OLR Bill Analysis
sSB 472 (File 341, as amended by Senate "A")*
AN ACT CONCERNING SECURITY FREEZES ON CREDIT REPORTS, IDENTITY THEFT PREVENTION SERVICES, EMPLOYER CREDIT INQUIRIES AND REGULATIONS OF CREDIT RATING AGENCIES.
This bill prohibits credit rating agencies from (1) charging a fee to place or remove a credit security freeze and (2) requiring, as a condition of placing the freeze, a consumer to enter into an agreement limiting claims he or she may have against the agency. It also requires that agencies place or remove the freezes as soon as practicable after receiving a request, but no later than the deadline specified in existing law.
The bill increases, from 12 to 24 months, the length of time certain businesses must provide identity theft mitigation services to customers in the event of a data breach. The provision applies to any business that, in the course of ordinary business, owns or licenses electronic data that includes personal information.
It also requires the banking commissioner to adopt regulations requiring credit rating agencies to provide a dedicated point of contact following a data breach through which the department may assist consumers.
Lastly, the bill makes minor and conforming changes.
*Senate Amendment “A” eliminates provisions that would have (1) required a credit rating agency contacted by a consumer to offer to notify the other credit rating agencies on his or her behalf, (2) limited when certain employers can require an employee or applicant to undergo a credit check and changed the credit check requirements for other employees, and (3) required the banking commissioner to adopt regulations requiring credit rating agencies to respond to department requests within 10 days and disclose to the department a description of identity theft protection services and fees, among other things.
EFFECTIVE DATE: October 1, 2018
§ 1 — SECURITY FREEZES
By law, a “security freeze” is a notice placed in a consumer's credit report, at the consumer's request, that bars a credit rating agency from releasing the report, or any information in it, without the consumer's express authorization (CGS § 36a-701).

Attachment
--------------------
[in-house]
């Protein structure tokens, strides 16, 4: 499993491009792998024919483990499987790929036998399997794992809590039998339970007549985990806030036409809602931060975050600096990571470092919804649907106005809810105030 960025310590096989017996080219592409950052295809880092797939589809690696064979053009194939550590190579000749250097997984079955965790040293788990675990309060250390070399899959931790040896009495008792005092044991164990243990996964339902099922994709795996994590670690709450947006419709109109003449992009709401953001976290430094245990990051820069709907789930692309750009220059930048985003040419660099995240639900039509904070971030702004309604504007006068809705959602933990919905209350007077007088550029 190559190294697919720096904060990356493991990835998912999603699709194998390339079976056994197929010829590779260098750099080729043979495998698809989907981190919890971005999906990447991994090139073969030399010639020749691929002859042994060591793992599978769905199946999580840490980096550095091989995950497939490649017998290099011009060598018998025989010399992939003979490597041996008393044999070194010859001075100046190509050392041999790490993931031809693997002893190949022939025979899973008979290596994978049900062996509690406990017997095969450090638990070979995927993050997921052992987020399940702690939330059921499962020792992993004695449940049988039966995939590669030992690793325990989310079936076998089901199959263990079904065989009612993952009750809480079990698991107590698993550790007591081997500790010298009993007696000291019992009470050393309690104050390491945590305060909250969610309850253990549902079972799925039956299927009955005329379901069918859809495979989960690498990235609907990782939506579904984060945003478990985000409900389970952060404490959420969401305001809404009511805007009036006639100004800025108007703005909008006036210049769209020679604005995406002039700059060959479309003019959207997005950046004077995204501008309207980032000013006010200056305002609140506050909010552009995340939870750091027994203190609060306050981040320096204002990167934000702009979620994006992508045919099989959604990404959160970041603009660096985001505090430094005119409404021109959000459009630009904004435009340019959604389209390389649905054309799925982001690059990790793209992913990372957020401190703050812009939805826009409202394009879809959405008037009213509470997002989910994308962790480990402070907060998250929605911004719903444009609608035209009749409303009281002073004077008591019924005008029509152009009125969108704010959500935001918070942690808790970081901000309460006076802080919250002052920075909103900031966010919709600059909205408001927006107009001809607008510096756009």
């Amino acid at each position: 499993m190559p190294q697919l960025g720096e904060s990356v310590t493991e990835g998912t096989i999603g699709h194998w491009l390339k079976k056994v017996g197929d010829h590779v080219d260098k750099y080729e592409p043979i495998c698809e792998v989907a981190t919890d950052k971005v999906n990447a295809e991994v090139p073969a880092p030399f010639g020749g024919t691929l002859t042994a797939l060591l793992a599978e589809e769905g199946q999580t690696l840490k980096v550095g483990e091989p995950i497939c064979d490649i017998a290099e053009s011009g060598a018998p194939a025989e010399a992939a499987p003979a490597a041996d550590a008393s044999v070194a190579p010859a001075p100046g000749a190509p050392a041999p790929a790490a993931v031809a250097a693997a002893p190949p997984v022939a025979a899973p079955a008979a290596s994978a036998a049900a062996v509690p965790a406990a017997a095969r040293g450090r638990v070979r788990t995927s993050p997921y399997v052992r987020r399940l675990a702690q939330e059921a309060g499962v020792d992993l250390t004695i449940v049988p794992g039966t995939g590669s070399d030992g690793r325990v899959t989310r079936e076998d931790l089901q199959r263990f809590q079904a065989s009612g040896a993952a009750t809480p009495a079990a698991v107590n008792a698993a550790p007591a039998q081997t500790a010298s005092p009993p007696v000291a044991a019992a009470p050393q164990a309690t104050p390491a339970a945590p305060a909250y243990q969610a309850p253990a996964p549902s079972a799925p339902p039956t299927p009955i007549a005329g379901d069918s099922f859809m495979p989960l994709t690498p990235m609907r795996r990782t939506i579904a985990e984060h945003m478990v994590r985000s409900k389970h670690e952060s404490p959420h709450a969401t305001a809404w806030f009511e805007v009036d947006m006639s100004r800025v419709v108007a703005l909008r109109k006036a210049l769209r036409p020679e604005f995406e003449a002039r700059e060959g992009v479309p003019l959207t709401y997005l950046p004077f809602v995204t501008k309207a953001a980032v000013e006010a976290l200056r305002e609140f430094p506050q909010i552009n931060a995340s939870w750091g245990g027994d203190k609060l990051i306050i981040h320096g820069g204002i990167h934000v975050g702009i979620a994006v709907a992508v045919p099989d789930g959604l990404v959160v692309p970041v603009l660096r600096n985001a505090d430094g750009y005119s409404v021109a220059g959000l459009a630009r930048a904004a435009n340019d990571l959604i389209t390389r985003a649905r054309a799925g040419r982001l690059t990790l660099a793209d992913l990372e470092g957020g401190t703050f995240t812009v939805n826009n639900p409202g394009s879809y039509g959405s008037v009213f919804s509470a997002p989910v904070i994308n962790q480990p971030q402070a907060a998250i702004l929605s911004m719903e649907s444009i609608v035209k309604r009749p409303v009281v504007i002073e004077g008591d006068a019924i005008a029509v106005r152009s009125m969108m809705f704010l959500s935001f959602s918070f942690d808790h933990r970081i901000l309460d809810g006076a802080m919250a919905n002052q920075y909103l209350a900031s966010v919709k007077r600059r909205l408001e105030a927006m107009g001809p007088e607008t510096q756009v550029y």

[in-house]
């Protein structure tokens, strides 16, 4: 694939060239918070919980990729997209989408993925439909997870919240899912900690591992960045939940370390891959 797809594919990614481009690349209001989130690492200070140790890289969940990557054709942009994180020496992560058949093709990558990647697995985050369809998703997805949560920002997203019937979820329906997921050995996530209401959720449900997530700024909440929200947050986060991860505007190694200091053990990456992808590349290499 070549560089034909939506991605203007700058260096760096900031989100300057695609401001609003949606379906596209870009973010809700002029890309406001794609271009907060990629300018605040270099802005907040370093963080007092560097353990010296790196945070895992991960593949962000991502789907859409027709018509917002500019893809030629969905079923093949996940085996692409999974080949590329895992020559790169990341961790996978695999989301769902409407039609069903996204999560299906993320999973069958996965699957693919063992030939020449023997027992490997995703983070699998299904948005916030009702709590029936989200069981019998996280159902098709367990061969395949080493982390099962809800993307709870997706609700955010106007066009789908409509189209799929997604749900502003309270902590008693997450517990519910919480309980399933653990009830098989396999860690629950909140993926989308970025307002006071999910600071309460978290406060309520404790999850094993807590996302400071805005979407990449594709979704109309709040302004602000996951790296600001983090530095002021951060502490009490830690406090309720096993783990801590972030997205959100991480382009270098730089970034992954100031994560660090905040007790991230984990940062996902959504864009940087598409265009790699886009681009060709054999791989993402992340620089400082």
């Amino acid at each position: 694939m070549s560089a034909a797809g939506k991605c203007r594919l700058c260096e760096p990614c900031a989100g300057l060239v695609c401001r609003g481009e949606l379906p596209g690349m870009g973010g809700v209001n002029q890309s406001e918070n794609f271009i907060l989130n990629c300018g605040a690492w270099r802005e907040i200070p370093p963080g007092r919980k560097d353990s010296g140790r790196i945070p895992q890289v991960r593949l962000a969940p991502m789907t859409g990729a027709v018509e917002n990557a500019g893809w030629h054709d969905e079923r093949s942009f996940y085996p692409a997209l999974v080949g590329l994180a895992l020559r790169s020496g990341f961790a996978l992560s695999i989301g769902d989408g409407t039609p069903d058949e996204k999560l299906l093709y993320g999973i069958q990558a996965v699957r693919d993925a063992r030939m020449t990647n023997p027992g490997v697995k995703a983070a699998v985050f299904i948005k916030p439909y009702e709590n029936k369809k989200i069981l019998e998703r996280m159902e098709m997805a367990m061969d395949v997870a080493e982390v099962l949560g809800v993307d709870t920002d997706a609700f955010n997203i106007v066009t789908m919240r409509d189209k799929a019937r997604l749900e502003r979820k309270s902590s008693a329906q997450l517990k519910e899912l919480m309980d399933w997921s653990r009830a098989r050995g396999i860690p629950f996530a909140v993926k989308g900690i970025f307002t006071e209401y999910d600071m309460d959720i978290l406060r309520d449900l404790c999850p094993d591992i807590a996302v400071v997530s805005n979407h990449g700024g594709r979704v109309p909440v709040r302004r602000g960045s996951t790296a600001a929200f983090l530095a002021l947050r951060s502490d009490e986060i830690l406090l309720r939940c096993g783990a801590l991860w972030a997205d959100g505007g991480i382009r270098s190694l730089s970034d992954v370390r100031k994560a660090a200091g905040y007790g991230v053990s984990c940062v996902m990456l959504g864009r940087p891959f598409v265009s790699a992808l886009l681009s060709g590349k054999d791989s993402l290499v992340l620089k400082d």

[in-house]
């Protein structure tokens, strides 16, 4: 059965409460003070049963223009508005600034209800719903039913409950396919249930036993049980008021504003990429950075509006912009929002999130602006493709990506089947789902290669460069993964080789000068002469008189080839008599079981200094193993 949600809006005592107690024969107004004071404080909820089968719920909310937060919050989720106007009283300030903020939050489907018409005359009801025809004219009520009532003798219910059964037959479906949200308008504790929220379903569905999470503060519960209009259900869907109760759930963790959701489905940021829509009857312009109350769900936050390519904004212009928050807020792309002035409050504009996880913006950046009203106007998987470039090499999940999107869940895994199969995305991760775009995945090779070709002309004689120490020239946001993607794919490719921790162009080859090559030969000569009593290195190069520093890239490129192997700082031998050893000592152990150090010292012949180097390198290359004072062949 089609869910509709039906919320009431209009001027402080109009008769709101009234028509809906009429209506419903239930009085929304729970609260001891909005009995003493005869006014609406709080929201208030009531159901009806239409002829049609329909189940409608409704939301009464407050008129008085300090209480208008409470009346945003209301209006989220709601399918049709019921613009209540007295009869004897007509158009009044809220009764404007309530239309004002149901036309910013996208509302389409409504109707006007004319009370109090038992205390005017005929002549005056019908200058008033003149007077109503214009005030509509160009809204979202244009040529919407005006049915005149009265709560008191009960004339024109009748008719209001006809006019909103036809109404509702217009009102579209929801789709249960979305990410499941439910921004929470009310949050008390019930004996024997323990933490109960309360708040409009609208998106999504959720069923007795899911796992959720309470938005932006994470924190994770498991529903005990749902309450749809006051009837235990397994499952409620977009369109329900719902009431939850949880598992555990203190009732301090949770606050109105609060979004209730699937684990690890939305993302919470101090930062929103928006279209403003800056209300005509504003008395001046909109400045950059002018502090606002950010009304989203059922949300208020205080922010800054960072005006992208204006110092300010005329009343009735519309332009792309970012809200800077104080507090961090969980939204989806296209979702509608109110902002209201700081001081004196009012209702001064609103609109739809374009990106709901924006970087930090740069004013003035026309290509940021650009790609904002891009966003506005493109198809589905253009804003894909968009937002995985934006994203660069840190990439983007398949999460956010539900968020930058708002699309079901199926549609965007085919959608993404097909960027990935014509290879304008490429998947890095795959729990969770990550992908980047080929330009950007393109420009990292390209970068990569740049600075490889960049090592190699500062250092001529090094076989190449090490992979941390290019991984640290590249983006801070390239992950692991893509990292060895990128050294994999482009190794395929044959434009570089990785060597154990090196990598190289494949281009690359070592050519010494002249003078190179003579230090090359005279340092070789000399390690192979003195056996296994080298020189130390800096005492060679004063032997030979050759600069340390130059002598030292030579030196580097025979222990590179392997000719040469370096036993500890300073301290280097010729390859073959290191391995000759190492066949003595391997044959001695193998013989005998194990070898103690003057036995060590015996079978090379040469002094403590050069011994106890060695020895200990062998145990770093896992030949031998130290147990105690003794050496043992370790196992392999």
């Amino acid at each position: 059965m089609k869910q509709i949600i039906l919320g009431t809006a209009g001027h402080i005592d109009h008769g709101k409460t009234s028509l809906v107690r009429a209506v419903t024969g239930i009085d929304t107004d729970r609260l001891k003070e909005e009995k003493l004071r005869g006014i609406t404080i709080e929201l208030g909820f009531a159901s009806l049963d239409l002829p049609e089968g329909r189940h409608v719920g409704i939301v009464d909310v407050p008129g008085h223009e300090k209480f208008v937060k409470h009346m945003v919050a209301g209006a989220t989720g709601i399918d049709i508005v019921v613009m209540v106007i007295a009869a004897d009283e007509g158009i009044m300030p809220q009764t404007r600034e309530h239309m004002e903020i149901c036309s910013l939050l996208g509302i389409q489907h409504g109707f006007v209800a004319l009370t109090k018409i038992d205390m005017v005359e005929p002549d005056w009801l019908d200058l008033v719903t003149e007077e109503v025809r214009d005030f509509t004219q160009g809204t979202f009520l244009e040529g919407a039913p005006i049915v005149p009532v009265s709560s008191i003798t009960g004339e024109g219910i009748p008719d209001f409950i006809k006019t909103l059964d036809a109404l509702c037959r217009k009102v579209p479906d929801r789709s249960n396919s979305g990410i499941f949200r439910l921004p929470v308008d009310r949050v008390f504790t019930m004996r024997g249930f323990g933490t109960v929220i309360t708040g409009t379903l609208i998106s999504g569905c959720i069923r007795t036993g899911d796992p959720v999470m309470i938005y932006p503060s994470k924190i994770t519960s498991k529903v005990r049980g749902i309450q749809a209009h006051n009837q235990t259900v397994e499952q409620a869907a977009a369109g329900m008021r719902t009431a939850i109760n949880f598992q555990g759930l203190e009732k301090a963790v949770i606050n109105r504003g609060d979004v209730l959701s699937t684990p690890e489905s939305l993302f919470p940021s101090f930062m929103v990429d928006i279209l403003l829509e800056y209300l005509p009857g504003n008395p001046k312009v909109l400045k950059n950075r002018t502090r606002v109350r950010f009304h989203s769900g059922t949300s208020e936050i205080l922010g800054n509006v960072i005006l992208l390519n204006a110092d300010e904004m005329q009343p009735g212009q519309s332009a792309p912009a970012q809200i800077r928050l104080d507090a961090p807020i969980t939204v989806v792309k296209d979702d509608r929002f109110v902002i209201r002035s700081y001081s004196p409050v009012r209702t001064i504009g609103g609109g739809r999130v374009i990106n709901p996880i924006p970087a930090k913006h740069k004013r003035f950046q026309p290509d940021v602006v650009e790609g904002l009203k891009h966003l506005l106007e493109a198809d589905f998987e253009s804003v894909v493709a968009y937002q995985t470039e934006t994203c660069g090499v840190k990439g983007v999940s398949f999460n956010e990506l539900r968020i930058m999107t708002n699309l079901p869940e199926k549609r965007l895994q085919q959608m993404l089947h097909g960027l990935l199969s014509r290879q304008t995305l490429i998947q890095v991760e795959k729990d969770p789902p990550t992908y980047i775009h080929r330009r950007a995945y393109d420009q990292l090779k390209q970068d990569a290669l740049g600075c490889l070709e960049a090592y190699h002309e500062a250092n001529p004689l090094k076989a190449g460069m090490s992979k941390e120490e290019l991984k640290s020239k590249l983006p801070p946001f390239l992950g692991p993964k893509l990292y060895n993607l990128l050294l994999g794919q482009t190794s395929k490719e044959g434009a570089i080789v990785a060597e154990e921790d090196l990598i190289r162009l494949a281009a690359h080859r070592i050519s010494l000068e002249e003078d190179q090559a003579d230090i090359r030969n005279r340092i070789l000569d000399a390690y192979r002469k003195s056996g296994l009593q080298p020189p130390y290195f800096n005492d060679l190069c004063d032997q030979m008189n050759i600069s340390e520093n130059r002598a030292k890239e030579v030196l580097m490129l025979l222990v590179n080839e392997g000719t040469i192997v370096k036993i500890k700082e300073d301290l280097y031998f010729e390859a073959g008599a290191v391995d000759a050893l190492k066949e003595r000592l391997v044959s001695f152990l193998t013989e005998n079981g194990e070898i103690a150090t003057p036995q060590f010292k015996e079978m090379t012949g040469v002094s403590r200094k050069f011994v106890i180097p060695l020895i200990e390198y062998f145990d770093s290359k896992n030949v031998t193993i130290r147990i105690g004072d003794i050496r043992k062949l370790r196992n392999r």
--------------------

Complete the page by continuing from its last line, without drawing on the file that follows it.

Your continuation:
The bill requires a credit rating agency to place and remove security freezes as soon as practicable after receiving a request to do so, but no later than the deadline specified in existing law. The deadline is (1) for placing a security freeze, including for a minor child, five business days after the request, and (2) for removing a security freeze, three business days after the request.
Fees and Limiting Claims
The bill prohibits credit rating agencies from charging a fee to place, remove, or temporarily lift a credit security freeze. Under current law, credit rating agencies may charge consumers up to $10 to place, remove, or temporarily lift a credit freeze and up to $12 to temporarily lift a freeze for a specific party. But they are prohibited from charging fees to certain consumers, including children and identity theft or domestic violence victims.
The bill also prohibits credit rating agencies from (1) requiring, as a condition of placing a security freeze, that consumers agree to limit their claims against the agency and (2) charging fees for any personal identification numbers (PINs), instead of for first-time replacement PINs, as under current law.
Joint Favorable Substitute